October is a great time to be inspired by the Dalai Lama. One of his favorite topics is educating the heart, or “secular ethics in education.” Now that the school year is well underway and the idealism I dusted off over the summer has been shattered by the rigorous realities of the Common Core and more new curricula, it’s time to work with the pieces that are in front of me on the table and try to make the best of them. Their sharp, jagged edges pierce my heart and soul, but I remain hopeful that they will become smoother in time. How exactly that will happen, I don’t know, but they simply must. Right now, I need some inspiration, big-time.

I always appreciate hearing what the Dalai Lama has to say about education. It reminds me of why I wanted to teach in the first place. Sometimes I imagine myself asking him how I can reconcile what I know in my heart to be right and true with the way things are in public education now. His answer (in my mind) always conveys hope.

There has got to be something you can do right now to be part of a solution.

But first, I will provide a little context for my question.

For a couple years, I attempted to implement the Hawn Foundation’s (as in Goldie Hawn) MindUP Curriculum in my kindergarten classroom. It was a personal initiative; nobody else in my school was doing it, but it touched on virtually everything I felt was most important in social-emotional learning and supported my belief that educating the heart must go hand in hand with educating the mind. In a nutshell, the curriculum focuses on improving concentration, reducing stress and anxiety, managing emotions and interpersonal conflicts, choosing optimism and kindness, and developing empathy and resilience. It’s a really beautiful, well researched curriculum. I tried in earnest to implement it until this year. This year, I abandoned it (sadly) because I realize I do not have the resources or time to do it justice. But while still struggling with how to fit social-emotional learning into the curriculum, I was inspired by a panel discussion on “Educating the Heart and Mind” from the 2009 Vancouver Peace Summit. This was a nearly hour-long discussion between Eckhart Tolle, Sir Ken Robinson, Matt Goldman and Chris Wink from the Blue Man Group, Dan Siegel, Nobel physicist Murray Gell-Mann, and H.H. the Dalai Lama, moderated by Matthieu Ricard.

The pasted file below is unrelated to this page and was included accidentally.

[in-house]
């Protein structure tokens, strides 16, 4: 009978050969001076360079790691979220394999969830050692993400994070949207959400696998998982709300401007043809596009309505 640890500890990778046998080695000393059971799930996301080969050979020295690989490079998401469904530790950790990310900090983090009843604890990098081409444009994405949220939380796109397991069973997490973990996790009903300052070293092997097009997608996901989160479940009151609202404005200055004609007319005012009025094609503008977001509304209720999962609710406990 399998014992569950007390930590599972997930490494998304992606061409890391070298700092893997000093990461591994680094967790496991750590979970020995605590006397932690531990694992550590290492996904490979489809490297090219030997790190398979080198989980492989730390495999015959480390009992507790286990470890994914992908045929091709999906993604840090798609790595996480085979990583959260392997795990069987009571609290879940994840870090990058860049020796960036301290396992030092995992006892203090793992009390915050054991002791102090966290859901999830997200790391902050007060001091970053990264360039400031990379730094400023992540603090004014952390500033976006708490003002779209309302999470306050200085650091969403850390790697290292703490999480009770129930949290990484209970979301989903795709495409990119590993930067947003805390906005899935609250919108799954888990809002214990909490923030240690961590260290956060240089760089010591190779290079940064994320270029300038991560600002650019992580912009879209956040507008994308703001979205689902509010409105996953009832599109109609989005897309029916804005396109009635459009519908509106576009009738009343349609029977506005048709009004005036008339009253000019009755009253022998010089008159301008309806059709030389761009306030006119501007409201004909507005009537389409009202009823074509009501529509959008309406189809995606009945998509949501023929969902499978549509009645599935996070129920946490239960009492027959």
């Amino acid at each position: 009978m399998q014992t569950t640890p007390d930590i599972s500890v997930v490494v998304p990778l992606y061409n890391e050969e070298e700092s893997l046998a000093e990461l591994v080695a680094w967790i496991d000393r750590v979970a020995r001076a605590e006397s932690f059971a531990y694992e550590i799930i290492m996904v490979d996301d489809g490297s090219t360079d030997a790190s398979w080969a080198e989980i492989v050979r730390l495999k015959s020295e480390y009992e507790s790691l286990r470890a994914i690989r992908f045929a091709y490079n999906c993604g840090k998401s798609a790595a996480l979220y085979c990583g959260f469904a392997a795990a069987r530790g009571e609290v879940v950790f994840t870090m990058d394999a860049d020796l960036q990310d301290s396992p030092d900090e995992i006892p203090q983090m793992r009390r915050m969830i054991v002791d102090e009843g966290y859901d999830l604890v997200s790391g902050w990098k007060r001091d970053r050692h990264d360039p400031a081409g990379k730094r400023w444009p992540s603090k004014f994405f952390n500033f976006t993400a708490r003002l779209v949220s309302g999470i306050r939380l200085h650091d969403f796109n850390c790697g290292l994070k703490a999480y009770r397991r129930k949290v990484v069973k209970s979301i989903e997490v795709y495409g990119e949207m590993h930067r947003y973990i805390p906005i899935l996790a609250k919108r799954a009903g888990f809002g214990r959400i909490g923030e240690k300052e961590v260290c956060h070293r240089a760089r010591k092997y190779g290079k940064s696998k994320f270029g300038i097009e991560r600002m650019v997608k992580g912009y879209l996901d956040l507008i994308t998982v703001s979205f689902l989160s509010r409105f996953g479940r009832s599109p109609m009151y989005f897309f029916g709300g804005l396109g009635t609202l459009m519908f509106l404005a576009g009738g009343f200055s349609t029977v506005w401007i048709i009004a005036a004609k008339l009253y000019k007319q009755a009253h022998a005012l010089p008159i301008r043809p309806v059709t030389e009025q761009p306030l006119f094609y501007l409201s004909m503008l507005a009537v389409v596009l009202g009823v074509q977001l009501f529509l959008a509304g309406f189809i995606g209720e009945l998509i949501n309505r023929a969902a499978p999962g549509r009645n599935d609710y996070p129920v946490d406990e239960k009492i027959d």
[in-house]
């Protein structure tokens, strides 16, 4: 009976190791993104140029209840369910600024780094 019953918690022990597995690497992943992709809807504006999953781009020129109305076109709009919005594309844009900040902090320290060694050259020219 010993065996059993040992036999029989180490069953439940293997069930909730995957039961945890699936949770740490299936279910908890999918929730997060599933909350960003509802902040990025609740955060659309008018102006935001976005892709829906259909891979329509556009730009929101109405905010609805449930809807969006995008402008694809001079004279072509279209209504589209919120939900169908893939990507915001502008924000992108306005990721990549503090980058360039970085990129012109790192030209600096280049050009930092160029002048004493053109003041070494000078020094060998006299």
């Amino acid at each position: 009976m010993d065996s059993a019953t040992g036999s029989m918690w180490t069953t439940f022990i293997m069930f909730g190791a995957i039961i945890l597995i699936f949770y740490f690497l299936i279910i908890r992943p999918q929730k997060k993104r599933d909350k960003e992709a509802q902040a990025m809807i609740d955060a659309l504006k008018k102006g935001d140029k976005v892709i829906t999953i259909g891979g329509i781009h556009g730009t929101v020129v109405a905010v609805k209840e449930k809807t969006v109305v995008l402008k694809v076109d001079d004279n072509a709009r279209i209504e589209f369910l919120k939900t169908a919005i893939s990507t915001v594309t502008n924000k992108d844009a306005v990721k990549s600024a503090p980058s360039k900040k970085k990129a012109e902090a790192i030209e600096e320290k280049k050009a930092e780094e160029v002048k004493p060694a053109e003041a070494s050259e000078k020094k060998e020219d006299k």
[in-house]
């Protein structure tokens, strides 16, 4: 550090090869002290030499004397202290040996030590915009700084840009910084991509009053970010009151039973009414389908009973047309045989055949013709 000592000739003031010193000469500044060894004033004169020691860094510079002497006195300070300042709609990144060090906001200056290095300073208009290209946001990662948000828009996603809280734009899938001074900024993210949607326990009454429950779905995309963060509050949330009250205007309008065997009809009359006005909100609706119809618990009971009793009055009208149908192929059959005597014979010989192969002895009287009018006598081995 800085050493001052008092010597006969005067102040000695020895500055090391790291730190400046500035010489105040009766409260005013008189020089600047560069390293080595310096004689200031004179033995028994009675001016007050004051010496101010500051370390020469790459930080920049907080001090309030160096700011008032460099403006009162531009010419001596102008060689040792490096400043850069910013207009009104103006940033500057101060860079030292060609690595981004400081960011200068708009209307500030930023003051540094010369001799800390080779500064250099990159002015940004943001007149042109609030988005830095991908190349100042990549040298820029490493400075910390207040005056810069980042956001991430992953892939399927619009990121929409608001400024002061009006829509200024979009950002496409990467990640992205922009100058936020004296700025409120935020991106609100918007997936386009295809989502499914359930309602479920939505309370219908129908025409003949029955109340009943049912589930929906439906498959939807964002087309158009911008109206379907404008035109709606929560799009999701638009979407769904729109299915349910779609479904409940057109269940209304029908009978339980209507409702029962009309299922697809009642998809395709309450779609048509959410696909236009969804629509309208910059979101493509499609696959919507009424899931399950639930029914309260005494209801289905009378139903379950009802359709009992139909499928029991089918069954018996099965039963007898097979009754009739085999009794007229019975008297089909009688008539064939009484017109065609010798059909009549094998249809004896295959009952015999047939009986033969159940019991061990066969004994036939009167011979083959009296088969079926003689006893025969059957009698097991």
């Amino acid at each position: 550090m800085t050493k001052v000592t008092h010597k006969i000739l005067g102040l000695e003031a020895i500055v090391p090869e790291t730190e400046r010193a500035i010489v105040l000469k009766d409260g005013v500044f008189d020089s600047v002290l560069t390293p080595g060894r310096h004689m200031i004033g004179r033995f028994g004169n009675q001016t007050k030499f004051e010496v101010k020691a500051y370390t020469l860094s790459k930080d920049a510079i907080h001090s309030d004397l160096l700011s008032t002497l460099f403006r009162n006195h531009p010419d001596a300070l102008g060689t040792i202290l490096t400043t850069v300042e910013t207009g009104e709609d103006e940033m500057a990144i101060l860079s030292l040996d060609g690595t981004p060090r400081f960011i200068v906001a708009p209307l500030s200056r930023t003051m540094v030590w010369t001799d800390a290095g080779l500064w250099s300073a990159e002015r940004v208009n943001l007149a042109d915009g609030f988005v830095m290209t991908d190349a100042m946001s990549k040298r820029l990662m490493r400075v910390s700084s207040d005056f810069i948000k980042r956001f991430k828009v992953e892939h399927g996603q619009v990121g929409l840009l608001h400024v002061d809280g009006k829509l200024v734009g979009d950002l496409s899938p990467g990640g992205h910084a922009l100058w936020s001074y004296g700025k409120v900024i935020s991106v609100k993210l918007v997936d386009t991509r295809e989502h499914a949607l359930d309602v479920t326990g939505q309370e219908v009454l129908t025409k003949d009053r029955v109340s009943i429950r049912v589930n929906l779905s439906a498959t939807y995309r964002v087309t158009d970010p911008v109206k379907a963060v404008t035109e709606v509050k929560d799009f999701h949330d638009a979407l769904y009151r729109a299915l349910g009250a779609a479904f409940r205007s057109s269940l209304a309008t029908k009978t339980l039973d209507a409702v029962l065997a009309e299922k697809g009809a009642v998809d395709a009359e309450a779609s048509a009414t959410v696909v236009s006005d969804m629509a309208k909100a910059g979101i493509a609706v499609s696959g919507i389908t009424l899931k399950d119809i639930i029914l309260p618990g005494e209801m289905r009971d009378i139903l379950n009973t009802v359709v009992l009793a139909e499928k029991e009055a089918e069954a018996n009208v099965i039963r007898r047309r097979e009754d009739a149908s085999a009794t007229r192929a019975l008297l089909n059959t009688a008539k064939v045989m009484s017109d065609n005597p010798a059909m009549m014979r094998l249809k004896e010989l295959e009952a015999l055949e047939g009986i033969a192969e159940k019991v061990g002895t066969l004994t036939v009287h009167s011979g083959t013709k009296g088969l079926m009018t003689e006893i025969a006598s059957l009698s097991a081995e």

During the course of the panel discussion (at the 38:00 mark), Matt Goldman offered:

“Creativity has to be sewn into every single part of the educational process. Social and emotional learning – not a separate subject but part of everything – so that the skills of empathy, the skills of compassion – are all sewn into your literacy and your math and your social studies as strongly as anything.”